The lack of good-quality artisanal skills in South Africa, specifically welding skills, calls for a bigger focus on the development of training schools, says specialised stainless steel products supplier Plasma Cut technical director Manny da Silva.
The company has been involved in State-owned freight utility Transnet’s 1064 Locomotive Build, a R50-billion contract for the building of 1 064 locomotives that was awarded in 2014 to locomotives developer and manufacturer China South Rail (CSR); planes and trains manufacturer Bombardier Transportation South Africa; infrastructure technologies, services and solutions provider General Electric South Africa Technologies; and locomotives and rolling stock manufacturer China North Rail (CNR).
Da Silva explains that Plasma Cut has been subcontracted to supply CSR with parts in the form of weld preps, but not to do the actual welding for the project. He highlights that CSR prefers to do its own in-house welding rather than subcontract South African companies.
He highlights that a lack of skills in the country is a widespread problem that needs to be addressed and points out that a bigger focus on the development of training schools and implementing stricter standards at such institutions is imperative to improve the international recognition of local welders’ skills.
He also notes that learning to weld requires talent and hard work: “Welding is a skill that takes time and commitment to learn . . . Too often people seem to be concerned only with completing their training and getting a certificate, and this is a mindset that needs to change,” he maintains.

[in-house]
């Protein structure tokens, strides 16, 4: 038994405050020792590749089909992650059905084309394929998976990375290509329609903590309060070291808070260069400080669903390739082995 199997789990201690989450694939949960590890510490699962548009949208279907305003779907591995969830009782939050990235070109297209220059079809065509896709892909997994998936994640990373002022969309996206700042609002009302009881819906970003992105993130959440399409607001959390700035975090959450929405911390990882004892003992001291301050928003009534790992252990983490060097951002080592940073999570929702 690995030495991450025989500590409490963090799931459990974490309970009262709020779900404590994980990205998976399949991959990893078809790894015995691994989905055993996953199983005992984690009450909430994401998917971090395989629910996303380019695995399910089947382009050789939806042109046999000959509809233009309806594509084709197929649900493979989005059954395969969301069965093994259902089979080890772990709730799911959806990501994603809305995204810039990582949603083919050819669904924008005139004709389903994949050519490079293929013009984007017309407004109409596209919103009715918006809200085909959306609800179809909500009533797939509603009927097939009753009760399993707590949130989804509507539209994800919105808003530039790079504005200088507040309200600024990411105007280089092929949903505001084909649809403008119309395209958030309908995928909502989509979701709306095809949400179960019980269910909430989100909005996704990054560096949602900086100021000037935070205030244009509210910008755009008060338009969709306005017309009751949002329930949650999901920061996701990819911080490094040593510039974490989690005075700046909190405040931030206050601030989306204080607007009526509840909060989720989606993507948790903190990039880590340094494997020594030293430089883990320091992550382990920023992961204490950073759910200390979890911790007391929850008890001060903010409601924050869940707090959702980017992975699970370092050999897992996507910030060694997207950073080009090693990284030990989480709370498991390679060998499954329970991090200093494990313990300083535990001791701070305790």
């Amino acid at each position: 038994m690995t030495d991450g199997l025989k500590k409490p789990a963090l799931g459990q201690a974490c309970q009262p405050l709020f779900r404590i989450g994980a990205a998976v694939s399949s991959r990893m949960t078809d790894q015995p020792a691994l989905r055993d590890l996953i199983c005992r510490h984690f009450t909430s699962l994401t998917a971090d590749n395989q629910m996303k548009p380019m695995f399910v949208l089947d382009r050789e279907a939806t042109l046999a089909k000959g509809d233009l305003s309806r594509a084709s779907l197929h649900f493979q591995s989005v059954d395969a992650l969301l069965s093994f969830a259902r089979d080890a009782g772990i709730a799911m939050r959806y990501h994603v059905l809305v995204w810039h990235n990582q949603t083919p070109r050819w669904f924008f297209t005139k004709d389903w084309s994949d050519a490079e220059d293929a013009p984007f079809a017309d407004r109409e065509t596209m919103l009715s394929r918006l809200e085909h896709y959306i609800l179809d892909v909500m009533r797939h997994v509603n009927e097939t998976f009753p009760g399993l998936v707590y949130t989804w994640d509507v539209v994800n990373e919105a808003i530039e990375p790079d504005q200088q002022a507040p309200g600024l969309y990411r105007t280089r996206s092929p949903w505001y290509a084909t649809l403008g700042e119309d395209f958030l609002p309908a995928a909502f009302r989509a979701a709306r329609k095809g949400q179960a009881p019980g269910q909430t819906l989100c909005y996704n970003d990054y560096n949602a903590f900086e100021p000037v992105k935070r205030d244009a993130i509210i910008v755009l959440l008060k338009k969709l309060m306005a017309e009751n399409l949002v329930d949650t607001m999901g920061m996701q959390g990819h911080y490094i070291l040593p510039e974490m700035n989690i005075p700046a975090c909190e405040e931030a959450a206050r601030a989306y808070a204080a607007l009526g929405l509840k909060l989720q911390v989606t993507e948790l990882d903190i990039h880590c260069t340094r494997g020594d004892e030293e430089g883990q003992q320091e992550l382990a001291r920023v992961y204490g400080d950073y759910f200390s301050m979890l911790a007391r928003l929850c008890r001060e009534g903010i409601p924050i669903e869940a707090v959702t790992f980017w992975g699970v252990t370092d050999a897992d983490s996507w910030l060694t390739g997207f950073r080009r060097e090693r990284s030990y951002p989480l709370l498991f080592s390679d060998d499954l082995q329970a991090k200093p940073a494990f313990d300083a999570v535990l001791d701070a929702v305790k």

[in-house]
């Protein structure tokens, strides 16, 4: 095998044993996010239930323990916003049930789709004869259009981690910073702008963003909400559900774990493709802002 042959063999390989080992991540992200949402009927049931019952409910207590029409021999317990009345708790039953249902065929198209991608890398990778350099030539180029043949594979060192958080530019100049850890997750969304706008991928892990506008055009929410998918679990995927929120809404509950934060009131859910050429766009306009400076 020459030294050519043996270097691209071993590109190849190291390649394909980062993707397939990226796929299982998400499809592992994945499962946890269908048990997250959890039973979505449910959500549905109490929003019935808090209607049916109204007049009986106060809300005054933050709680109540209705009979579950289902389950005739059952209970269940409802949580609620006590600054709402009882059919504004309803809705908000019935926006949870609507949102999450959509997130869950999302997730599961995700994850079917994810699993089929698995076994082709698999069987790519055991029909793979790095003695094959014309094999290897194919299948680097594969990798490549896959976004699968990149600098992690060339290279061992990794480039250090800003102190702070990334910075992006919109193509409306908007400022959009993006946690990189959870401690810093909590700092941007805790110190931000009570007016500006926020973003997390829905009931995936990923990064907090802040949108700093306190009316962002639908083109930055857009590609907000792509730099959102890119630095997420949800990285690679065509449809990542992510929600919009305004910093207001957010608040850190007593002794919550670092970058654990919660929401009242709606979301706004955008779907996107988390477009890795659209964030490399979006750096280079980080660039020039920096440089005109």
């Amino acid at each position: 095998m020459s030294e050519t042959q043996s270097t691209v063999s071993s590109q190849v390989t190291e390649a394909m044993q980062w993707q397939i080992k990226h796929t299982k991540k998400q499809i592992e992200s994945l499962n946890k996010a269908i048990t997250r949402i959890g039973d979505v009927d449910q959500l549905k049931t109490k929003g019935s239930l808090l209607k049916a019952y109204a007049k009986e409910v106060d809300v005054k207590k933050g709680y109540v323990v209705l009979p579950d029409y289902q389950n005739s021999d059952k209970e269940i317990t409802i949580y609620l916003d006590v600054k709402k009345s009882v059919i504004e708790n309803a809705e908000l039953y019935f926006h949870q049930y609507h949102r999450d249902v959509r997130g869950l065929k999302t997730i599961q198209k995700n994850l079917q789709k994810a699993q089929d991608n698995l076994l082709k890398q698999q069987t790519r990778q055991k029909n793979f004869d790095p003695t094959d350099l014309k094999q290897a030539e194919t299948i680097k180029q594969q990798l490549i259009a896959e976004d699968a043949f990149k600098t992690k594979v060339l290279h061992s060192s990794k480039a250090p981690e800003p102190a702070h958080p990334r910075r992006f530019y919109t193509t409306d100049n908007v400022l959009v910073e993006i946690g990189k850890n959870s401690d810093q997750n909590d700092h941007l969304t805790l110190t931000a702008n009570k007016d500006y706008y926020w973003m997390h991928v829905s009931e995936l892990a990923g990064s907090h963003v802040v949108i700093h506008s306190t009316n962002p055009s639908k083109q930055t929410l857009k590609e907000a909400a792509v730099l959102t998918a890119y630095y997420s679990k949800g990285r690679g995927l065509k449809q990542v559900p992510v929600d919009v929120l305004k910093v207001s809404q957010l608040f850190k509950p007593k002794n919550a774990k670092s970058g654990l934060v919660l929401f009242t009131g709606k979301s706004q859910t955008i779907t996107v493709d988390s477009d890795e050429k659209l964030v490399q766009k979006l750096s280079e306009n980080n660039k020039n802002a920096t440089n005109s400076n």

addressing skills shortages, Plasma Cut MD Kanyisa Limekaya recommends that businesses need to adapt to the challenging economic environment by focusing on industry collaboration and the provision of holistic solutions to remain viable.
He notes that the steel processing industry has been affected by the global commodities downturn, which has forced companies in many industries that would usually require metal processing for projects, to downsize their operations or shift into maintenance mode.
“It’s an industry under stress,” says Da Silva, adding that this has resulted in clients increasingly seeking to delegate projects to companies that can manage the work in their entirety – by subcontracting to third parties where necessary – on the client’s behalf.
He cites Plasma Cut’s contract with Transnet to manufacture bunker beds for State-owned railway utility Botswana Railways as an example. The contract entailed the bending of sheet metal for the frames of the bunkers, which Plasma Cut has the technical expertise to do, but also the manufacture of iron-cast elements to secure the bunkers to the coach walls, which are not in Plasma Cut’s scope of business. Plasma Cut, however, took on the project and sourced the components it could not produce on the client’s behalf.
“In the current market, our company aims to be a solutions-driven company. Plasma Cut has established relationships with many businesses in the industry, and we can offer a better service to our clients by drawing on these relationships to manage projects on their behalf and provide holistic solutions,” says Limekaya.
To further enhance its product offering, Plasma Cut developed tooling for specific use in the cutting of products for Transnet. Da Silva explains that the clients required pieces to be cut according to very specific, unusual and varying measurements that standard cutting tools were unable to handle. Standard tools can only cut to measurements in multiples of 5 mm, and the company thus developed a dynamic cutting tool, the first of its kind on the market, that could cut to more varying measurements.